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Staff photo by Troy Stolt / South Pittsburg head football coach Chris Jones instructs players during practice on Wednesday, May 12, 2021 in South Pittsburg, Tenn.

SOUTH PITTSBURG — It was 8:20 Central Time on Monday morning when Bryan Robinson received the text from his son Taja during Bryan's shift at the Lodge Manufacturing factory.

"Chris is leaving," it read.

Bryan texted back: "Chris who?"

Replied Taja, a junior running back and linebacker on the South Pittsburg High School football team: "Coach Jones. He got an offer he couldn't refuse, so he's leaving."

Understand that this is the same Chris Jones who grew up in South Pittsburg, played for the Pirates, and not six months ago called this his "dream job," adding, "In my mind I have spent 30 years preparing for this opportunity."

He also said that April 3rd day: "I was raised right here right next to the school. Having the opportunity to go full circle and come back home, football's been good to me, and giving back to the kids that are here, it's going to be a lot of fun. People get up in the morning, and the first thing they talk about is South Pittsburg football, and that's what you want to be a part of."

Lastly, he added, "This is a special place. The community supports the team like nowhere else, and I know how important it is to maintain the consistency they're used to."

Apparently not as important as heading back north to the Canadian Football League, where he'll reportedly draw a six-figure salary comfortably north of $250,000 to keep him and his family warm in the frozen north.

It is a lot of money. And his resume from the 25 years he's spent coaching in college, the CFL and the NFL shouts of someone who probably deserves to be paid such a salary as opposed to the far smaller amount he would earn at South Pitt to coach, mow the football field and wash uniforms after Friday night games.

Still, the school didn't come after Jones. The 1985 South Pitt grad applied for the job. He all but begged for the job.

"It kind of hurt me a little," said senior center Michael Lewis, whose father Scott was once a Pirate teammate of Jones. "I wish he'd given us more of a reason why he was leaving. But it is what it is. I think we'll be all right."

Said assistant Wes Stone, who'll now be a co-head coach with athletic director Heath Grider for the remainder of the season: "One way or another, Whitwell is coming to play us in four days. No one's going to feel sorry for us. We have to be ready."

To help make them ready, or at least show how much this proud community of 3,051 cares about them, more than 30 cars filled with families, friends and fans rimmed the Pirates practice field on Monday to show support.

And at least a few folks, including Grider, are somewhat understanding.

Said one school employee who wished to remain nameless: "If the money's what I'm hearing it is, it would be hard for anyone to turn it down."

Added Grider, whose brother Vic retired last season after taking the Pirates to the state title game, "You always have to do what's best for your family. We'll survive, but I do wish it hadn't happened in the middle of the season."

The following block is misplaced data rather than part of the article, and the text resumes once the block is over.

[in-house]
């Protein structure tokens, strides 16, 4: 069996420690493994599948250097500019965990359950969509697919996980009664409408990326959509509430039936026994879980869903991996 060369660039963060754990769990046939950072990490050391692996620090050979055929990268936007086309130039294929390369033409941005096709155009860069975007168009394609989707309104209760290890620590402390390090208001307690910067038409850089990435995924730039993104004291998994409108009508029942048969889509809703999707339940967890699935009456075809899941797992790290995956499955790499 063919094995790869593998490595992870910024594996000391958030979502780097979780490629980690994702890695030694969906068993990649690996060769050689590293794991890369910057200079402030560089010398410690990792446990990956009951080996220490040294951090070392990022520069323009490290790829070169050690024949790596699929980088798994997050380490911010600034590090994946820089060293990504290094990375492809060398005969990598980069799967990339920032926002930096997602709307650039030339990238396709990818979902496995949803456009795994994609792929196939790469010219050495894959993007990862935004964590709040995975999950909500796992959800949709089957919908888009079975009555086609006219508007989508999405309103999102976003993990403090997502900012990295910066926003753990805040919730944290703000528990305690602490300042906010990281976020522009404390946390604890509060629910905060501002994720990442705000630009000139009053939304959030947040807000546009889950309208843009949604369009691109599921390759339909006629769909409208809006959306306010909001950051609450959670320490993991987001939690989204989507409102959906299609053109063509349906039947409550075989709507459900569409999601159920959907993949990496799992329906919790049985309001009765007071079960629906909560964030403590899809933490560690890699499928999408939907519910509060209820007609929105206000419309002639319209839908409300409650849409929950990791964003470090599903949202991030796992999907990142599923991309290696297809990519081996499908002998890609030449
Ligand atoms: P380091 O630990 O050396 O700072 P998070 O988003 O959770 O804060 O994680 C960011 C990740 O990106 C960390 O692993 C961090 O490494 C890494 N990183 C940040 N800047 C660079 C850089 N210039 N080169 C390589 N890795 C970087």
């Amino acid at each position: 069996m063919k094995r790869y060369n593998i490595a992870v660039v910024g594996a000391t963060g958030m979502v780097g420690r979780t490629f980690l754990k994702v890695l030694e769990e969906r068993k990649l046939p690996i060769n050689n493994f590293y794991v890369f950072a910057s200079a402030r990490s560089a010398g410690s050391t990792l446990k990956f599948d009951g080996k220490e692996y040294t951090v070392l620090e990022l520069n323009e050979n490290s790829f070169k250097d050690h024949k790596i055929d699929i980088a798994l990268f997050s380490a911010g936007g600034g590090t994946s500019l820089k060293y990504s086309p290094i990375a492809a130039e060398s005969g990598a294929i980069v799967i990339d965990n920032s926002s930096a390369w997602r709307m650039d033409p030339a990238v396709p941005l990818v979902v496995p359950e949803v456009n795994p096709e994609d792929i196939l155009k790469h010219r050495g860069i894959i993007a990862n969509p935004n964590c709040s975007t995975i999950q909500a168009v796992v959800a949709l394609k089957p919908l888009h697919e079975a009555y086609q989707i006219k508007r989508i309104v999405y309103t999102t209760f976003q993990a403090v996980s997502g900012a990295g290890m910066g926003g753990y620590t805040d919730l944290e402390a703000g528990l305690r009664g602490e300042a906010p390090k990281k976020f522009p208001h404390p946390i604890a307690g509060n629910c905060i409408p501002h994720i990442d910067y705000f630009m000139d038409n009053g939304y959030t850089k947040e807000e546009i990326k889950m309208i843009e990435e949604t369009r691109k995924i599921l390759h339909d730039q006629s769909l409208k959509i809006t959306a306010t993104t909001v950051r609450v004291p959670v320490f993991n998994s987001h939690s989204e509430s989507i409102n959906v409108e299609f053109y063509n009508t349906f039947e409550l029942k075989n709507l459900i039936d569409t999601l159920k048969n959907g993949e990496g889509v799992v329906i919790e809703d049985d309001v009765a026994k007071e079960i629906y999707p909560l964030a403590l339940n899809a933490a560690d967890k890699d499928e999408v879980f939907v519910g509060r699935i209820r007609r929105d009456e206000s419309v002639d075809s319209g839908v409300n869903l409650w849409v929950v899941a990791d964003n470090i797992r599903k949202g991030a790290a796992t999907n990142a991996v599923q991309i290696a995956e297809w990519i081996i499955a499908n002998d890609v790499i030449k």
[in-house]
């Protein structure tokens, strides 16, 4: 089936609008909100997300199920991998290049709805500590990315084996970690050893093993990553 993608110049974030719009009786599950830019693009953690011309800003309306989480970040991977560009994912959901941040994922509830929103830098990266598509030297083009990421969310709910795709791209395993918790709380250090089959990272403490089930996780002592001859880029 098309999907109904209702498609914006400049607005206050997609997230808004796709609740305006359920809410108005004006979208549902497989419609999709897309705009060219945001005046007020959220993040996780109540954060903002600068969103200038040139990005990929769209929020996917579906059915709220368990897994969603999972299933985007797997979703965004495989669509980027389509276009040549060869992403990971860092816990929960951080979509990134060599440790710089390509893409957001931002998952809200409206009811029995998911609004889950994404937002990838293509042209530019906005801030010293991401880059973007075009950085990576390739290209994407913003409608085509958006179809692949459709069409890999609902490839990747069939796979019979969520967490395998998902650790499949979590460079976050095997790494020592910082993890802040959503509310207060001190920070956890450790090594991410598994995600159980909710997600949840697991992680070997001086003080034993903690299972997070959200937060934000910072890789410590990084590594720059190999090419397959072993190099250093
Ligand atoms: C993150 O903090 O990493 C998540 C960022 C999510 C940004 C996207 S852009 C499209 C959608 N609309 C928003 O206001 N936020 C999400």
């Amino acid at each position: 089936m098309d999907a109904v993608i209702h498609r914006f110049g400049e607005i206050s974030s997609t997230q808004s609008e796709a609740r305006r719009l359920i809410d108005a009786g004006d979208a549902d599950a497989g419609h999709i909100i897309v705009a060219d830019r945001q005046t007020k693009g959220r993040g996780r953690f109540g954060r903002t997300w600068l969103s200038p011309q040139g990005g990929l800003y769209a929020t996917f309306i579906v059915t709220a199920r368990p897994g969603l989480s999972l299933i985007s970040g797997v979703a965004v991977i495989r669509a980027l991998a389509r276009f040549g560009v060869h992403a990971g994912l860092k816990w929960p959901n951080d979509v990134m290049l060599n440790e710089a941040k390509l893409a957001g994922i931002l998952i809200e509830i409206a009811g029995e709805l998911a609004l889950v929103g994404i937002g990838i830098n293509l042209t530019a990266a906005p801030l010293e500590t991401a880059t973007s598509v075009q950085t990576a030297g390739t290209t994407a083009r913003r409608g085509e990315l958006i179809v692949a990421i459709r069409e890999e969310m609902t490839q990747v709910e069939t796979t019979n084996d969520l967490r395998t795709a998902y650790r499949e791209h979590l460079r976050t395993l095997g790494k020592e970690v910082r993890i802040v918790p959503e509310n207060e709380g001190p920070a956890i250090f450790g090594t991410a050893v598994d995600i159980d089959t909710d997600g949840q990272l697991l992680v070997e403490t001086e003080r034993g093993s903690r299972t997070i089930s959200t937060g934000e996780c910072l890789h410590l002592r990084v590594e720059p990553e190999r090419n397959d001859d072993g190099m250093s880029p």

Bryan Robinson somewhat echoed Grider, but with a bit more frustration.

"The man's got to do what's best for the man," Robinson said as he watched his younger son Bryson's middle school practice. "But in my heart, I think he should have stuck it out. He's lost a lot of respect in South Pittsburg. He's burned a lot of bridges."

Want a harsher take? One Pirates fan posted on Facebook: "Don't ever call yourself a Pirate again. You did what no commanding officer can do. You abandoned ship on your crew members."

Some would rightly argue that this happens all the time in college ball. Just ask any Tennessee Vol who signed on to play for Lane Kiffin. At that level, coaches are there until they aren't. But even then, Kiffin left in January instead of September or October.

You could say Tyrus Ward pulled a similar stunt at Tyner when he left after roughly a month on the job for an assistant's gig at the University of Tennessee at Chattanooga. But Ward exited in the winter, more than five months before the Rams' season would begin.

In reality, this gross lack of loyalty and character is unlikely to haunt Jones beyond the city limits of his hometown. He'll soothe his guilt with the argument that he was merely strengthening his children's college fund and his retirement nest egg. Maybe he can now build a new dream house for his wife or purcahse a dream car for himself.

And the Pirates will no doubt move past this, hopefully sooner than later. What do the parents who opt for divorce always say these days? Kids are RESILIENT. They'll get over it. It's as if society's decided the quicker one learns to be resilient the better, whatever the reason they were forced to learn it.

But loyalty and trust were also once viewed as something to strive for and embrace in our society far beyond quaint communities such as South Pittsburg. Loyalty to family. Loyalty to friends. Loyalty to country. Trust from others that you would honor your word and finish the task you were hired to complete, because as my father preached to me time and again: You're only as good as your word.

As Jones began to coach his 54-man squad this summer, he often used the following six words to strengthen his players in moments of adversity: "Keep punchin' no matter what happens."

Or, apparently, until a better offer comes along.

Contact Mark Wiedmer at mwiedmer@timesfreepress.com.

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